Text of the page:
Officially, the company’s prospectus, published in 1912 in a slim, attractive hardcover book, put it like this:

“Early in the year 1912, a number of successful Portland business men, confident of the wonderful future of the metropolis of the Pacific Northwest, organized The Oregon Home Builders for the purpose of purchasing, developing, sub-dividing and selling real estate in and around the city of Portland and to finance and build modern homes on its own tracts for sale on monthly payments like rent… to participate in the golden harvest to be reaped in Portland through its certain growth, prosperity and development within the next few years.”

Consider the primary organizers of the company: the chief attorney and the general manager of Portland Railway Light and Power, which was building the essential and widespread transportation system that enabled Portland’s eastside expansion; a leader of the Portland Retail Merchant’s Association; the president of a major lumber company; several bankers and accountants; one of the leading automobile dealers of the day; a charismatic and successful 24-year-old real estate broker from a prominent Portland family named Oliver King Jeffery (who also happened to be related to the bankers and accountants). Add in a few other friends and relatives: a successful farmer from the Newberg area, the former mayor of Newberg, and a captain of heavy industry from back east (also related).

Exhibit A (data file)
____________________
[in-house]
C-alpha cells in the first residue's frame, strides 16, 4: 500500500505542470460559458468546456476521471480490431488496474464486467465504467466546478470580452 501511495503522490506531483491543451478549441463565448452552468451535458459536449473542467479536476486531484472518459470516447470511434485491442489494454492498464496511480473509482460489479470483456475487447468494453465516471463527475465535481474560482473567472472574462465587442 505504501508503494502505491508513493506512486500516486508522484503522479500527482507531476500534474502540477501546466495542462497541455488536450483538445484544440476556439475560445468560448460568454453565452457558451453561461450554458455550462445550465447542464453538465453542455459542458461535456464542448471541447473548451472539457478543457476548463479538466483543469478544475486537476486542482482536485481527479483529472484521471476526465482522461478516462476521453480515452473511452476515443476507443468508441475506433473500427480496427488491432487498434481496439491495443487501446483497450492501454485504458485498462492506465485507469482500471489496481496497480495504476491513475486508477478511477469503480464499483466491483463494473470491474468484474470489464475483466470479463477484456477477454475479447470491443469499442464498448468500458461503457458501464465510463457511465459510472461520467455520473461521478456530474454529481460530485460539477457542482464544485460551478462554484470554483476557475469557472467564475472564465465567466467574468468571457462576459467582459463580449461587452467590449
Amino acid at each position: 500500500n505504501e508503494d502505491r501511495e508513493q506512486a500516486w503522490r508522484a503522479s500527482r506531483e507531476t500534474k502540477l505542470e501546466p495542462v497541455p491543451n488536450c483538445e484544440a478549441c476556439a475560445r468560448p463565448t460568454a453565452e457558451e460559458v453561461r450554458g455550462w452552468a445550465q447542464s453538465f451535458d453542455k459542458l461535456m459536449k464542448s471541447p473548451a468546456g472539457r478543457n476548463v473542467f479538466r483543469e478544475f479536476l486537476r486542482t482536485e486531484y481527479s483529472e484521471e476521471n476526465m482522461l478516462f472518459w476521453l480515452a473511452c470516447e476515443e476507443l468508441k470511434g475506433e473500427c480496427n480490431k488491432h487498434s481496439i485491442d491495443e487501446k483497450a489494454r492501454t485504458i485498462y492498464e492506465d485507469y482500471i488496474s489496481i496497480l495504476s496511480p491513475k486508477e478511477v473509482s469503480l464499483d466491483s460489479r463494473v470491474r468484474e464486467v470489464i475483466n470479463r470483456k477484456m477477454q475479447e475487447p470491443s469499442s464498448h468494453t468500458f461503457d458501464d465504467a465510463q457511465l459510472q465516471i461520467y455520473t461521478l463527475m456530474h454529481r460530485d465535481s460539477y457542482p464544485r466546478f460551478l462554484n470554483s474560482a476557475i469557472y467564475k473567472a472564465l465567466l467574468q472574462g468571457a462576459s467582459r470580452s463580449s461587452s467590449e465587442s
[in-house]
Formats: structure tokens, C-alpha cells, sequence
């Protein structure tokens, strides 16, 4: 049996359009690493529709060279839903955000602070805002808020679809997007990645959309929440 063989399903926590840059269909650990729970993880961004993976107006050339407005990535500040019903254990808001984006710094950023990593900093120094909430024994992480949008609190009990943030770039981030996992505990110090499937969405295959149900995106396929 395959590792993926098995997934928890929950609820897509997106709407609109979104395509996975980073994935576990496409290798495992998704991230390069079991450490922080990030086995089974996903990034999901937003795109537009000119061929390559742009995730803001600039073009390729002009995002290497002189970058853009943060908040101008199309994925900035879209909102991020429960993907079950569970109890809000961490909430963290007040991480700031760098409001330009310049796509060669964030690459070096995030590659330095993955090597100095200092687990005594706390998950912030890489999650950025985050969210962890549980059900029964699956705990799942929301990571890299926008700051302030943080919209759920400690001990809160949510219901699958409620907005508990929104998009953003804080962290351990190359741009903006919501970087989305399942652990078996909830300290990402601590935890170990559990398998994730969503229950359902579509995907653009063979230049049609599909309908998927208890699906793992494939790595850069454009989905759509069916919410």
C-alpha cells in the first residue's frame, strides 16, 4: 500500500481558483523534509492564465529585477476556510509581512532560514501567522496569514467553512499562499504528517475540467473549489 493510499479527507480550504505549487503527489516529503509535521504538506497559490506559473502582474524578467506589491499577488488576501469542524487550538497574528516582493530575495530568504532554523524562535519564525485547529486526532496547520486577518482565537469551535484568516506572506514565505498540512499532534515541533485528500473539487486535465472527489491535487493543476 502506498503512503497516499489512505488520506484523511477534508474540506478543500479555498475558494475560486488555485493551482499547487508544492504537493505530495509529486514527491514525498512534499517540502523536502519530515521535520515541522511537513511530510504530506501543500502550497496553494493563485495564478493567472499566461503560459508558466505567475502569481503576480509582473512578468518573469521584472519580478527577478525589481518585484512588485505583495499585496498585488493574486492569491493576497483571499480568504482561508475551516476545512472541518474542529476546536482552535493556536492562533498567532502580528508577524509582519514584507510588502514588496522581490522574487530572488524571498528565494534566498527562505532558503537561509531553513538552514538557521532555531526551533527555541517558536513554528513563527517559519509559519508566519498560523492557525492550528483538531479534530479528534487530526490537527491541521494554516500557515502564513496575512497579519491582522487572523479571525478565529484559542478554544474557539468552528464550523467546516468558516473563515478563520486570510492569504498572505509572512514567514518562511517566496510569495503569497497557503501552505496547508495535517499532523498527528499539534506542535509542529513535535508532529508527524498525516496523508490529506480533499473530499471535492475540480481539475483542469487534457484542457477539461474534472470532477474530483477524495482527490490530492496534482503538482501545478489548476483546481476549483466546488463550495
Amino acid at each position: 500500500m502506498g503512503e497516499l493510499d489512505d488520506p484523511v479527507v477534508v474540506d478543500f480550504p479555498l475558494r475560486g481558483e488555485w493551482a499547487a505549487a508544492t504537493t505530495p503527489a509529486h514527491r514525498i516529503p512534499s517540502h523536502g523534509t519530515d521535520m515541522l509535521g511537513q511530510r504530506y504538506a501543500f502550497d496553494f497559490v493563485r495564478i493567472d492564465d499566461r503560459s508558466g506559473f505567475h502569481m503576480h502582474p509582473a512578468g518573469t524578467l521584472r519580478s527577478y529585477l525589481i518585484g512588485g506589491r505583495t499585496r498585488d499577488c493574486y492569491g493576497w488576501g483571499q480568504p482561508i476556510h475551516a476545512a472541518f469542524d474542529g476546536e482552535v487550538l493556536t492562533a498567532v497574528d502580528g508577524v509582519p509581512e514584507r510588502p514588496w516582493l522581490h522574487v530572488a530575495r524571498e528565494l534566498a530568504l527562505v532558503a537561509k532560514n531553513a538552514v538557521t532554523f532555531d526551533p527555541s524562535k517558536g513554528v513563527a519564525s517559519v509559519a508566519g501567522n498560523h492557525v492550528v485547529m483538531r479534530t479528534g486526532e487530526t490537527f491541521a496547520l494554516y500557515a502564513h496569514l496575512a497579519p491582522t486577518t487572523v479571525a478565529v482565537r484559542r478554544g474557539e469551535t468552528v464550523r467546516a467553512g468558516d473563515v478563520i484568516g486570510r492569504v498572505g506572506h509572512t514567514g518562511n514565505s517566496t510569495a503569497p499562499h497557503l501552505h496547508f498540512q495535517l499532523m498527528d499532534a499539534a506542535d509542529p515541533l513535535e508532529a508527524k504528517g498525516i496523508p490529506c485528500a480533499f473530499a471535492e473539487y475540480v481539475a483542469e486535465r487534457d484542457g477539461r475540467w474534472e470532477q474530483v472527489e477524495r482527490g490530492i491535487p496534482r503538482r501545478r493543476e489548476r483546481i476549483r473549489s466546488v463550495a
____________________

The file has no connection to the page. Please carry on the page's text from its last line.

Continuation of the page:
Oliver King Jeffery, 1916
From the Photographic Business and Professional Directory, American Publishing Company, 1916.

 

This group incorporated in early 1912 as the Oregon Home Builders with Jeffery as its president and a borrowed corporate strategy from the Los Angeles Investment Company, led by Charles A. Elder, who was known at the time across California as the “King of the Homebuilders.” Elder’s company had become that state’s most prolific builder of homes, arranger of financing and developer of real estate.